The 2003 World Rowing Championships were the main Olympic qualification regatta and the Australian women scullers trained in Canberra under Lyall McCarthy. Faletic and Bradley held their seats in the quad with the experienced Jane Robinson and the young Tasmanian Kerry Hore added to the crew.[8] The quad performed well in the lead up winning at the World Rowing Cup III in Lucerne.[4] At the 2003 World Championships in Milan they won their heat in an impressive time. They sculled the final to perfection leading at every mark. At the 1500m they had an unbeatable 3.45 second margin and finished more than 2 seconds ahead of Bulgaria. The quad won the gold and Bradley at stroke claimed her first senior World Championship title.[9]

The World Champion quad with Jane Robinson replaced by Rebecca Sattin were still together for the 2004 Athen Olympics. They were fourth across the line in the final. After the medals had been presented it was discovered that a member of the third-placed Ukrainian crew failed the drugs test and Australia was elevated to the bronze medal position and Amber won her only Olympic medal.[10]

In 2005 Bradley rowed consistently in the Australian double scull with Queenslander Sally Kehoe who was at the beginning of her own stellar career. They placed at two World Rowing Cups that year and then won the bronze at the 2005 World Rowing Championships in Gifu, Japan.[4]

2006 saw Bradley switch from sculls to sweep-oared boats at the national representative level. She raced in a coxless pair and in the Australian women's senior eight at the World Rowing Cups I and II in Munich and Poznan. She was in the three seat of both the eight and the four for the 2006 World Rowing Championships at Eton, Dorney. The eight took the bronze and in the four with Jo Lutz, Robyn Selby Smith and Kate Hornsey, Bradley won the gold and her second senior World Championship title.[4]

In 2007 Bradley was sculling again and raced in the Australian quad at a World Rowing Cup and then in a double-scull with Kerry Hore who placed ninth at Munich 2007. Her final Australian appearances were in the Olympic year 2008 when she raced in the quad at two World Rowing Cups ahead of final role in the two seat of that boat who finished sixth in the final at Beijing 2008.[4]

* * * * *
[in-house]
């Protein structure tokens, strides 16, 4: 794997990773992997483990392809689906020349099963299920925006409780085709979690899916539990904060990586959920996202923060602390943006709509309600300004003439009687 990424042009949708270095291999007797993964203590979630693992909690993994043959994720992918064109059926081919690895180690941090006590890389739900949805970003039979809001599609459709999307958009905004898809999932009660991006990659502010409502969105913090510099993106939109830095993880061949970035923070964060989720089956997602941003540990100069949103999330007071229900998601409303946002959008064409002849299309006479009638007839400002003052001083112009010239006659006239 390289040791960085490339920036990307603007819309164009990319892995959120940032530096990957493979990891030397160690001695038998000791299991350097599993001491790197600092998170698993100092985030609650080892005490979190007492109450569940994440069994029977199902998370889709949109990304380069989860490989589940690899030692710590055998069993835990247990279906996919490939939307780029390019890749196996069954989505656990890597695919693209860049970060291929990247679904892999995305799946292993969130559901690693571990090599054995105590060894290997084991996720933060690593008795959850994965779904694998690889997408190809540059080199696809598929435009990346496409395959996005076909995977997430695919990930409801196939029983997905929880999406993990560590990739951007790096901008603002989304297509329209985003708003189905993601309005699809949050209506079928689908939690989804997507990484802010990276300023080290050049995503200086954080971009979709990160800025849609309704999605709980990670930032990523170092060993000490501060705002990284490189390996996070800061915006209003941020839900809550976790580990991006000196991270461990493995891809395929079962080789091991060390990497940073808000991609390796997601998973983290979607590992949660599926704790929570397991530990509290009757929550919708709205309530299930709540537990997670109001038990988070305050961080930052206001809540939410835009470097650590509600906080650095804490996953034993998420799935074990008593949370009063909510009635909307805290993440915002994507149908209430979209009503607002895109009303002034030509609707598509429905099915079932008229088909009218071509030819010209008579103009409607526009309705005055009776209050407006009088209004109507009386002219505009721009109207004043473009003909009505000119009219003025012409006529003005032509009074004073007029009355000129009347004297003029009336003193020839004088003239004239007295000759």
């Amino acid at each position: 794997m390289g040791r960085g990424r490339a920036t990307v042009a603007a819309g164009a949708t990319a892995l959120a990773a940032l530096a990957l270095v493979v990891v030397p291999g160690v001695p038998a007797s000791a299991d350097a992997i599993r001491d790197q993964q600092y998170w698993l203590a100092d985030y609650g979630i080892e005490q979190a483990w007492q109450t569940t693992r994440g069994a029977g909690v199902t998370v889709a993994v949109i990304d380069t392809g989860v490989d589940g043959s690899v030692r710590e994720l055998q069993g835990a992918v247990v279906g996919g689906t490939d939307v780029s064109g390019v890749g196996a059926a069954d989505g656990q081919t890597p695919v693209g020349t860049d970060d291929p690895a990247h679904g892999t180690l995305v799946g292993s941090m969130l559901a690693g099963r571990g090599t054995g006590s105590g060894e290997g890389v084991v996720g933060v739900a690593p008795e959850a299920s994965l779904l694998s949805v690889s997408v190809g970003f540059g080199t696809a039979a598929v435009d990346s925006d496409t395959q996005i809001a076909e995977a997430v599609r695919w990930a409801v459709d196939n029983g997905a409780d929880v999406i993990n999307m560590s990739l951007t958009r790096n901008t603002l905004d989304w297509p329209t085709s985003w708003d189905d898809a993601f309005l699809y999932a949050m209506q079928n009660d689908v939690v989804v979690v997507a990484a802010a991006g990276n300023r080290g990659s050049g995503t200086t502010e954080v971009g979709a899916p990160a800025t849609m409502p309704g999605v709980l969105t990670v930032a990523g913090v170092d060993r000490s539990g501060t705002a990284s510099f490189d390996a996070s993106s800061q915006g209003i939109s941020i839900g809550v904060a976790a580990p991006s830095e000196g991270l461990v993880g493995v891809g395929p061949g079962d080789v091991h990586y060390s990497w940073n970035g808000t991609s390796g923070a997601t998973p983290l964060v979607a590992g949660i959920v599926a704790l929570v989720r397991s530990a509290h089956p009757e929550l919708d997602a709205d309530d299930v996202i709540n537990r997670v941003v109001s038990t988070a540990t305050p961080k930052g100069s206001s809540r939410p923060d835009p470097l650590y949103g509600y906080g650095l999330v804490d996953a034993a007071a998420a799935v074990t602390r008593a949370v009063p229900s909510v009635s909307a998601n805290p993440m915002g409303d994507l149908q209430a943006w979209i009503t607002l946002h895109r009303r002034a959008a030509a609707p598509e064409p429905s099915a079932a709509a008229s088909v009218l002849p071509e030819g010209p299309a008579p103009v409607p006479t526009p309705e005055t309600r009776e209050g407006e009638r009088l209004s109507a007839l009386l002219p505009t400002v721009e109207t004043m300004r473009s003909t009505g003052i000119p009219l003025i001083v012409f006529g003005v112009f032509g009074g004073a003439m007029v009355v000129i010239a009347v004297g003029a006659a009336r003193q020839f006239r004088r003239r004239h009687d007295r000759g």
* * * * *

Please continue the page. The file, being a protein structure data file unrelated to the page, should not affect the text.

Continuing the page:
References

  1. ^ "Aust Cships Schoolgirl Scull History". Archived from the original on 17 February 2011. Retrieved 29 May 2018.
  2. ^ "1996 Austn Cships". Archived from the original on 13 May 2018. Retrieved 13 May 2018.
  3. ^ "2000 Austn Cships". Archived from the original on 5 May 2018. Retrieved 13 May 2018.
  4. ^ a b c d e f g h i j Bradley at World Rowing
  5. ^ "2001 Austn Cships". Archived from the original on 29 July 2018. Retrieved 13 May 2018.
  6. ^ "Austn 1x Cship history". Archived from the original on 18 September 2015. Retrieved 13 May 2018.
  7. ^ "1997 World Jnr Cships". Archived from the original on 25 February 2016. Retrieved 13 May 2018.
  8. ^ "2003 World Cships". Archived from the original on 11 May 2018. Retrieved 13 May 2018.
  9. ^ "2003 WORLD ROWING CHAMPIONSHIPS – Women's Quadruple Sculls". www.worldrowing.com. Retrieved 1 October 2014.
  10. ^ "Australia – Rowing at the 2004 Summer Olympics". www.sports-reference.com. Archived from the original on 17 April 2020. Retrieved 1 October 2014.